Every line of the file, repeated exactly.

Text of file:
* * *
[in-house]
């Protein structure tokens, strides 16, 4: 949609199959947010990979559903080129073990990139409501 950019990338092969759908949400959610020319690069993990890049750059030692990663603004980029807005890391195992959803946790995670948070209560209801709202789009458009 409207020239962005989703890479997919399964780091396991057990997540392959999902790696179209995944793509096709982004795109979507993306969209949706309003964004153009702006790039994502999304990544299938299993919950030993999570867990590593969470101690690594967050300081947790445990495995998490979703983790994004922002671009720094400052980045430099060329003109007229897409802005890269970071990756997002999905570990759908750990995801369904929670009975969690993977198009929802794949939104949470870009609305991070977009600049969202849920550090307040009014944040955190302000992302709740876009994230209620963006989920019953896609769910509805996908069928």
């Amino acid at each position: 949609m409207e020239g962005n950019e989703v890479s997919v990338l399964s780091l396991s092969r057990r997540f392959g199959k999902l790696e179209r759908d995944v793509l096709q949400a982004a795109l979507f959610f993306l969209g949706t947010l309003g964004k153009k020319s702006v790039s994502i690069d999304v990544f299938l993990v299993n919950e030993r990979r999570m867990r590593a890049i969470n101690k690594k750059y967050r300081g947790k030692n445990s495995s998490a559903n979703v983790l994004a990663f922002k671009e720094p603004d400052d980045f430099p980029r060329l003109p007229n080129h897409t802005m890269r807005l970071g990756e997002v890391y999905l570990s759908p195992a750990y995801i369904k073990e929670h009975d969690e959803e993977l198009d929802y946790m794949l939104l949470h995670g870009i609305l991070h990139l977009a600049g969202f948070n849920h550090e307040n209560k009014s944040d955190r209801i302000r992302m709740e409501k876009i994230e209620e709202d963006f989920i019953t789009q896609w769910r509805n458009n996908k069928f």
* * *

[in-house]
């Protein structure tokens, strides 16, 4: 949609199959947010990979559903080129073990990139409501 950019990338092969759908949400959610020319690069993990890049750059030692990663603004980029807005890391195992959803946790995670948070209560209801709202789009458009 409207020239962005989703890479997919399964780091396991057990997540392959999902790696179209995944793509096709982004795109979507993306969209949706309003964004153009702006790039994502999304990544299938299993919950030993999570867990590593969470101690690594967050300081947790445990495995998490979703983790994004922002671009720094400052980045430099060329003109007229897409802005890269970071990756997002999905570990759908750990995801369904929670009975969690993977198009929802794949939104949470870009609305991070977009600049969202849920550090307040009014944040955190302000992302709740876009994230209620963006989920019953896609769910509805996908069928």
């Amino acid at each position: 949609m409207e020239g962005n950019e989703v890479s997919v990338l399964s780091l396991s092969r057990r997540f392959g199959k999902l790696e179209r759908d995944v793509l096709q949400a982004a795109l979507f959610f993306l969209g949706t947010l309003g964004k153009k020319s702006v790039s994502i690069d999304v990544f299938l993990v299993n919950e030993r990979r999570m867990r590593a890049i969470n101690k690594k750059y967050r300081g947790k030692n445990s495995s998490a559903n979703v983790l994004a990663f922002k671009e720094p603004d400052d980045f430099p980029r060329l003109p007229n080129h897409t802005m890269r807005l970071g990756e997002v890391y999905l570990s759908p195992a750990y995801i369904k073990e929670h009975d969690e959803e993977l198009d929802y946790m794949l939104l949470h995670g870009i609305l991070h990139l977009a600049g969202f948070n849920h550090e307040n209560k009014s944040d955190r209801i302000r992302m709740e409501k876009i994230e209620e709202d963006f989920i019953t789009q896609w769910r509805n458009n996908k069928f």